The Samurai Condemned to Live
From Elvira’s House of Mystery #2
DC Comics, 1985
Script: Robert Kanigher
Art: Angel Trinidad Jr.
Angel Trinidad Jr., is one of those cartoonists you may have never heard of . He created artwork for approximately ten short stories for DC Comics between 1981 and 1986.* According to Jerry Bails’ Who’s Who of American Comic Books, the only other artwork he is credited for are three “classics illustrated” type adaptations for Pendulum Press from 1974-76. Most likely though, Trinidad created a broader body of work in the Philippines.
His association with American comics began through the Redondo studio’s connection with Vince Fago in the 1970’S. Fago, an American cartoonist, known for his funny animal comics and editorial position at Marvel (proceeding Stan Lee) was impressed by the work of Nestor Redondo. Intent on compiling comics adaptations for adaptations of literary classics, he employed artists such as Alex Nino and Angel Trinidad Jr. For Pendulum, Trinidad illustrated The House of Seven Gables, Great Expectations and The Sea Wolf.
About five years later, Trinidad’s work began appearing in the DC war titles. He executed these tales (usually written by the prolific Robert Kanigher) with equal skill to a John Severin or Russ Heath. Still, there is a lush, decorative element to Trinidad’s work that makes it distinct from his American counterparts. Trinidad’s background details, cross-hatching techniques, well rounded and thoroughly rendered figures are more akin to Filipinos Alfredo Alcala and Nestor Redondo.
Of the three, I tend to like Trinidad’s work the best.
Trinidad’s page design is always interesting. He often makes use of a wide panel accompanied by three long panels on a single page. This structure brings to mind Japanese folding screens, which (perhaps just by coincidence) seems to work really well in telling this particular story of ancient Japan. Another way to identify Trinidad’s art is that he often rounds out the corners of his panels. His most exciting technique is his use of montage. In The Samurai Condemned to Live, he uses this technique numerous times (bottom of page 2, bottom of page 4, bottom of page 5, top of page 6).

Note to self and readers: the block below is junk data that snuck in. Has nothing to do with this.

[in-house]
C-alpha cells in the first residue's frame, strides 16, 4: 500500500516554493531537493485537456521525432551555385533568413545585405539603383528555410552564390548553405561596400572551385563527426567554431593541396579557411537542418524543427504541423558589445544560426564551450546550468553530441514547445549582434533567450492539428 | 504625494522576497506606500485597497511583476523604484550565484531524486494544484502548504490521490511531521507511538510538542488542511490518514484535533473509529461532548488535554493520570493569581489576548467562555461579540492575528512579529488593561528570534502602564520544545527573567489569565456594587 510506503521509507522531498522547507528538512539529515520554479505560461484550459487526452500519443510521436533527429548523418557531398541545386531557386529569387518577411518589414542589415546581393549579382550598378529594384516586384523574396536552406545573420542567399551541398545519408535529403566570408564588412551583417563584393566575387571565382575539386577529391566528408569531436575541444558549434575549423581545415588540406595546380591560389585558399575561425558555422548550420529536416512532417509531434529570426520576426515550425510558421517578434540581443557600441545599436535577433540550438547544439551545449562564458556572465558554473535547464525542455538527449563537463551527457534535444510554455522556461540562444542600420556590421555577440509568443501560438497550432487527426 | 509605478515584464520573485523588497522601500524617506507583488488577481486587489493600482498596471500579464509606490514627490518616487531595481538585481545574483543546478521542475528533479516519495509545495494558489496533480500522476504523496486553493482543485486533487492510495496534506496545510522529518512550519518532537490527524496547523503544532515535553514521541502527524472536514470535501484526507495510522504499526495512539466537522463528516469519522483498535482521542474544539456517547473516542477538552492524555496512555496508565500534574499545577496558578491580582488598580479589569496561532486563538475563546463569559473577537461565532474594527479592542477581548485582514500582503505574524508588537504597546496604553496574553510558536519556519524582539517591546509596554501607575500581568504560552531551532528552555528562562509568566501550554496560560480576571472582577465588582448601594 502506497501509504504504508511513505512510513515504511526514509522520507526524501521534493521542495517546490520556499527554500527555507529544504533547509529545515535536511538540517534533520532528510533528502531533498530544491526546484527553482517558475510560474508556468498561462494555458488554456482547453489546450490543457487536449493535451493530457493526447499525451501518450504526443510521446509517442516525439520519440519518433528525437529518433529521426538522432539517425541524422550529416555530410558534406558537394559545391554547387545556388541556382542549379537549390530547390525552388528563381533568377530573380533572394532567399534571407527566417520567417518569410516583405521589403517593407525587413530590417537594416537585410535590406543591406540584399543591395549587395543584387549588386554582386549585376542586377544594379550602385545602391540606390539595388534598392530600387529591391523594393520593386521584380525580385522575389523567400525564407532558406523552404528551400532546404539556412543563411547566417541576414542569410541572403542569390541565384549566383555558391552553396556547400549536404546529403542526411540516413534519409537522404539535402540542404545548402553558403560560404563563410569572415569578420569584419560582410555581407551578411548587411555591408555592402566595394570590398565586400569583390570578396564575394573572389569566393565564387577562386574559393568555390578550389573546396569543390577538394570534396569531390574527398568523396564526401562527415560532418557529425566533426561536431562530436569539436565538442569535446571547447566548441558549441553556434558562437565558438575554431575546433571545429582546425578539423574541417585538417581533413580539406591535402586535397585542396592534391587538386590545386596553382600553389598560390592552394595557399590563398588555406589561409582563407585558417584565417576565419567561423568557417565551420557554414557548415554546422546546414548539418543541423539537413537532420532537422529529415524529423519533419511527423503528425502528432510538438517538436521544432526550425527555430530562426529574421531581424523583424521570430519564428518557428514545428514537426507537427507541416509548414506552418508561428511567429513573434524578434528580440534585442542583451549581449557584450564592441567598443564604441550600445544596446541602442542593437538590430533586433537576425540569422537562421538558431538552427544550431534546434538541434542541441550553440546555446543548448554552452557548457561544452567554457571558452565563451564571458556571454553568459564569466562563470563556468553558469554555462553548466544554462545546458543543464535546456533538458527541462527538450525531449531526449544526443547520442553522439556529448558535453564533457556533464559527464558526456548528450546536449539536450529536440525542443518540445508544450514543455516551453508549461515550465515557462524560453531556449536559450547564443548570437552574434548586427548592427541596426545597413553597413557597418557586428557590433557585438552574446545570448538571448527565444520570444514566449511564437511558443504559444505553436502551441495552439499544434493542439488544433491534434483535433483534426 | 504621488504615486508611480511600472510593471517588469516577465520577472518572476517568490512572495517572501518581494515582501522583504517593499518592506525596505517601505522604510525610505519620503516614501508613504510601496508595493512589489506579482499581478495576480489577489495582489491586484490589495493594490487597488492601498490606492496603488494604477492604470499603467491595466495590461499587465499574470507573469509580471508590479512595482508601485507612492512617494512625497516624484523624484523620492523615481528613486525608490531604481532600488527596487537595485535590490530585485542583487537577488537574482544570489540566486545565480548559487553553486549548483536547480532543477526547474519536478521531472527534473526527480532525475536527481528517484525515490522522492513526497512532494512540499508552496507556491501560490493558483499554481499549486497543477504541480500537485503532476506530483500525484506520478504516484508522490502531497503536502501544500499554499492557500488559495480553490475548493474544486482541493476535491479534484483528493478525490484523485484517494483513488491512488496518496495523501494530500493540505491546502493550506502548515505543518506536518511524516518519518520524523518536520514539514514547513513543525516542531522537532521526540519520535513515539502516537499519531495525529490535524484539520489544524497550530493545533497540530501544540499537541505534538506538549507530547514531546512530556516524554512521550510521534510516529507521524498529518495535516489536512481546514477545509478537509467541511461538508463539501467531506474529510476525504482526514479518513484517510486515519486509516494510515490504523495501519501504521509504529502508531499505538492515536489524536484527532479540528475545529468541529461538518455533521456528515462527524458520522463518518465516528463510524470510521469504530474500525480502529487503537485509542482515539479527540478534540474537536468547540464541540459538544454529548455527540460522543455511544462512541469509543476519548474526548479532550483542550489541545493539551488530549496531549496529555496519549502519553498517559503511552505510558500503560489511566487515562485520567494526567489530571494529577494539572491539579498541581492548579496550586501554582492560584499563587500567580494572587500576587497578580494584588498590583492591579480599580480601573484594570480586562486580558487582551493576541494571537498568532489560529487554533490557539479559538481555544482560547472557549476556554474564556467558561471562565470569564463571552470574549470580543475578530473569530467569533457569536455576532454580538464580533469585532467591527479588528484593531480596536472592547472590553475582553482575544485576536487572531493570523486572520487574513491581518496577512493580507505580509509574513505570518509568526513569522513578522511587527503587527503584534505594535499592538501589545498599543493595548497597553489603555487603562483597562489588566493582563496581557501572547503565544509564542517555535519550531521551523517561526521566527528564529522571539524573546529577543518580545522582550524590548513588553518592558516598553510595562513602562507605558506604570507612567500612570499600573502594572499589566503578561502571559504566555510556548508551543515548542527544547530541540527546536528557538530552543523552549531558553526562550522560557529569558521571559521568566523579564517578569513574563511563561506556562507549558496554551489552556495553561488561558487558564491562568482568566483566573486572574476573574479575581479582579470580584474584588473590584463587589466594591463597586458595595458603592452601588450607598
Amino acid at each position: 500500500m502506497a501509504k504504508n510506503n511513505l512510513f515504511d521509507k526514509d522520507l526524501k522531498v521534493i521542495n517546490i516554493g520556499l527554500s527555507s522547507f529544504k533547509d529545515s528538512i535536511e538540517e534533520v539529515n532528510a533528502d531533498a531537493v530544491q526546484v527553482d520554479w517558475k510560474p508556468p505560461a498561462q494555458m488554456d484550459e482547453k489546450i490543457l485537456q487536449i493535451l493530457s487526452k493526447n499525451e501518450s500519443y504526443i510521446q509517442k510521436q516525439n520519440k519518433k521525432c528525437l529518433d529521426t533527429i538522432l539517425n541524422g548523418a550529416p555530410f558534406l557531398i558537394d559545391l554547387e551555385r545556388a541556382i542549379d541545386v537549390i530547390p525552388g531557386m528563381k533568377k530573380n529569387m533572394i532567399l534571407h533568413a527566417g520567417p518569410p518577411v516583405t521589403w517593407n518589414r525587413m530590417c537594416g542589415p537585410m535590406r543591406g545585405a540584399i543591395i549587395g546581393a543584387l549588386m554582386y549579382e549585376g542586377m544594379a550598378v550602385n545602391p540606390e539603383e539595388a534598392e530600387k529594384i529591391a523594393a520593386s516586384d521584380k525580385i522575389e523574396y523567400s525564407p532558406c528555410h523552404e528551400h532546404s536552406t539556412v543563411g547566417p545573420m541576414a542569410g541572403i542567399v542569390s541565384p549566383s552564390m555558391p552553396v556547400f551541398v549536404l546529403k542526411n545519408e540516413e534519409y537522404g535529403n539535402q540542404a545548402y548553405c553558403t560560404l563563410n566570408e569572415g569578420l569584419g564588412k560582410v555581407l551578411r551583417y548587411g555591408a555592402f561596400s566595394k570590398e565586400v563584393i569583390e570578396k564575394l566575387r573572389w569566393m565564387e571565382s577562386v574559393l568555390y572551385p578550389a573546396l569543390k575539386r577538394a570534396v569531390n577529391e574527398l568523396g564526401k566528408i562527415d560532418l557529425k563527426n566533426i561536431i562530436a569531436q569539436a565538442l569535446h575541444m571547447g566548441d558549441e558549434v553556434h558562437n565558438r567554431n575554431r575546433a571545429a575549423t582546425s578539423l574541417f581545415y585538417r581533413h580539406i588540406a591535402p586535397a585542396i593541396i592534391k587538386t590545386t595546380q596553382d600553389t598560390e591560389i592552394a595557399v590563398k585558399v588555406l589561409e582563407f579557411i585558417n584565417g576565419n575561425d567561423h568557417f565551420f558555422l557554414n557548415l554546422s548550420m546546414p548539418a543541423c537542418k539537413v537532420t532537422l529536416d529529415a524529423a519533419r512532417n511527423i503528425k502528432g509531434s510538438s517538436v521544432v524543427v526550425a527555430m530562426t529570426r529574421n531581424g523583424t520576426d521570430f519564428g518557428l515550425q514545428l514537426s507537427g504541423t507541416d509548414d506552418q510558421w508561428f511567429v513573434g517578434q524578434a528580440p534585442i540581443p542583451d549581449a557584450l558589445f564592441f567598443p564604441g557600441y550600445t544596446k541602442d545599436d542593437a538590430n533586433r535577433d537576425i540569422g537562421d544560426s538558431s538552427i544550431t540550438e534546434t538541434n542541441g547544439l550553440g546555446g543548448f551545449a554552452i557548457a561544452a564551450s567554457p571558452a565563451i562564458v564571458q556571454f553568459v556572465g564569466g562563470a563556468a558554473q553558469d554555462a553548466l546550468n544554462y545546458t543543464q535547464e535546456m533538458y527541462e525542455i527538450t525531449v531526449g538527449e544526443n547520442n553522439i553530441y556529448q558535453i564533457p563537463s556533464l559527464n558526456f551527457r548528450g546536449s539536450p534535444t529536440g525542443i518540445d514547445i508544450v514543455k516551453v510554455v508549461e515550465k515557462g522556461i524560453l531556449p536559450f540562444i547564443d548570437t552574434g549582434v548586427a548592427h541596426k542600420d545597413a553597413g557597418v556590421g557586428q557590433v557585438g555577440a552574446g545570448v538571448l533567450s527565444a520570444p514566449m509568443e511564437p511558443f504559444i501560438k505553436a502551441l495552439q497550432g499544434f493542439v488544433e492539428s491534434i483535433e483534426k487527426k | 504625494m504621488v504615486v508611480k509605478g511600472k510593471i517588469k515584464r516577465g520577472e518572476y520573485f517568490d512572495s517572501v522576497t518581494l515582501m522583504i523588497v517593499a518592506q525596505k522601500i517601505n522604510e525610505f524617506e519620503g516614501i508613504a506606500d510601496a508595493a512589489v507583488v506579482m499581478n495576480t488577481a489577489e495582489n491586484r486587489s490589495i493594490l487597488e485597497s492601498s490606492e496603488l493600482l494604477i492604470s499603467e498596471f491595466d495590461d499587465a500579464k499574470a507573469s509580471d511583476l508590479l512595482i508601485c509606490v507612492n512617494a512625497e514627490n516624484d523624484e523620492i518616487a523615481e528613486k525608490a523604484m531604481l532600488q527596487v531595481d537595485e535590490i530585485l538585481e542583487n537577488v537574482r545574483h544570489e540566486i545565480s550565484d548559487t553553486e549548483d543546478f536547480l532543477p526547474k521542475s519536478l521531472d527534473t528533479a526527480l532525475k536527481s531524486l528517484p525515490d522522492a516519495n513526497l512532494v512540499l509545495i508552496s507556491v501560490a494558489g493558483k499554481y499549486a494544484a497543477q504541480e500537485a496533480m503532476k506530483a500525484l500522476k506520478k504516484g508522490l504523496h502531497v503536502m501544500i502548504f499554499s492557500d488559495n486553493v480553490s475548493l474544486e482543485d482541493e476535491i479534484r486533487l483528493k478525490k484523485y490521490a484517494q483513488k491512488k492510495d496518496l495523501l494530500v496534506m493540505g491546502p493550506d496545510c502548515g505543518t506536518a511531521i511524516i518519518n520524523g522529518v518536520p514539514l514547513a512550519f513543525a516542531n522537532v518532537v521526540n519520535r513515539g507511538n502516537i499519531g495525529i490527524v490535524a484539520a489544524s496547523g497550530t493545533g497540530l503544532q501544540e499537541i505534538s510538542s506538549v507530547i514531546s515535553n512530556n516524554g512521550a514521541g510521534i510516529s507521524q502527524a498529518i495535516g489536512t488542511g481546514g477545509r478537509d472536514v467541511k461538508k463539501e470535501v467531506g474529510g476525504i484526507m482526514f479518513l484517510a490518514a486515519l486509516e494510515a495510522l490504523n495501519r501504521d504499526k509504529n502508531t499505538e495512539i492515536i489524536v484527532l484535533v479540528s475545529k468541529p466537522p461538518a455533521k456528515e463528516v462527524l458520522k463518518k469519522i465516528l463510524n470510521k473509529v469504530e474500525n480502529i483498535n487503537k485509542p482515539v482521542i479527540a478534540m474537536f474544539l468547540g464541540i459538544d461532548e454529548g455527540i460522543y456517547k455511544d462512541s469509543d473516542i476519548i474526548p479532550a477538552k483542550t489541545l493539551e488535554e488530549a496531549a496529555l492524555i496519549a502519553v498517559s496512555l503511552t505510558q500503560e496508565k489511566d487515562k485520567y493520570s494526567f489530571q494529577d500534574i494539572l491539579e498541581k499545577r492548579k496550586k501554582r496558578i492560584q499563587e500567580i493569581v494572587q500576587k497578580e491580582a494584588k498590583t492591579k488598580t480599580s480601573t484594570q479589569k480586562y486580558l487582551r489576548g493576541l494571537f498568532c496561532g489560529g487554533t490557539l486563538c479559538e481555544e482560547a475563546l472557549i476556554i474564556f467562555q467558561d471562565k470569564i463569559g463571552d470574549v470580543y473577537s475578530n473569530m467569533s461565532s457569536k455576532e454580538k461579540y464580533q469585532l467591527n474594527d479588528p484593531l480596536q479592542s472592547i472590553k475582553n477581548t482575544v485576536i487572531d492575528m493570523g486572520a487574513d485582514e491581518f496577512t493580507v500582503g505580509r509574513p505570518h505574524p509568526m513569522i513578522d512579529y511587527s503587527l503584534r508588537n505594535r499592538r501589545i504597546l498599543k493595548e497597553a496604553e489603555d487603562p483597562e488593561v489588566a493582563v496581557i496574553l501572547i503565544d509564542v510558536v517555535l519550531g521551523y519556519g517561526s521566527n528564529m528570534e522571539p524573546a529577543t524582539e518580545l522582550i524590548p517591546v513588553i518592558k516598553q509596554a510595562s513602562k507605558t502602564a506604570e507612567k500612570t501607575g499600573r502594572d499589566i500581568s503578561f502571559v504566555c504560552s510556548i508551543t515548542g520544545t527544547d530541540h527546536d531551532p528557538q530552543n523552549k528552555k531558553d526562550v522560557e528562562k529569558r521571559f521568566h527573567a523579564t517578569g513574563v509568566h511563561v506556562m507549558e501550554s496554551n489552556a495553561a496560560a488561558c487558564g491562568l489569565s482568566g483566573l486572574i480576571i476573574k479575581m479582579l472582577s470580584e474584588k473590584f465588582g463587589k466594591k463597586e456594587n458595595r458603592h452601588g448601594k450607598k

The montage on the bottom of page three demonstrates Trinidad’s ability to show a variety of actions in a single panel. This might also be one of the most graphic depictions of violence in a DC comic up to this point. That’s five heads being chopped off! As complicated a scene as this might be to draw, Trinidad carries it off with ease. His almost humorous sound effects that are deftly incorporated into the scene, lend it an air of whimsy, so that we are not completely grossed out.
Trinidad always penciled, inked and lettered his pages himself. In compared to many other similar DC stories, these appear more labored over and in that sense, have more personality to them. There is a tremendous amount of variation in Trinidad’s line and this combination of heavy brushstrokes with scratchy crosshatching adds a heavy depth to his work. He packs a tremendous amount of detail into each panel. At the same time, the work is never extraneous. I particularly like his lettering technique with the use of a ragged scroll to incorporate the narration into the panel.
Page 8 shows Trinidad at his fantastic best. A dragon has never appeared so tremendous in such tiny panels. The whole composition of this thing really blows me away. Just take a close look at that third panel; there is so much going on. The horse is flying through the air, the samurai is stabbing the dragon in the eye with his sword, while the dragon is attempting to grab the horse and toss the dragon out of the air. Add to this the glorious, nonsensical sound effect of TZUUUNG, and the dragon’s tongue hanging out. What we have here is a totally confusing display of fantasy brought to life in the clearest sense. Most artists would attempt to show this in a minimum of five panels and not be nearly as successful.
Illustration technique aside, Trinidad is also able to tell this story with a stunning sense of drama. And there has never been a story quite as dramatic as this one in comics. It is basically a tale where every character involved dies. For DC, this was quite unusual. Fortunately, they chose the correct artist to illustrate it! As “Myobo left a trail of corpses bhind him like shattered fish tossed aside by the shore”, Trinidad has left behind a bloody good body of work that lends a great deal of mystery about this talented, though virtually unknown, creator.
*Comic Book Artist Magazine Volume 2, issue 4 lists Trinidad Jr. as having drawn 27 strips for DC, but I have yet to find this many.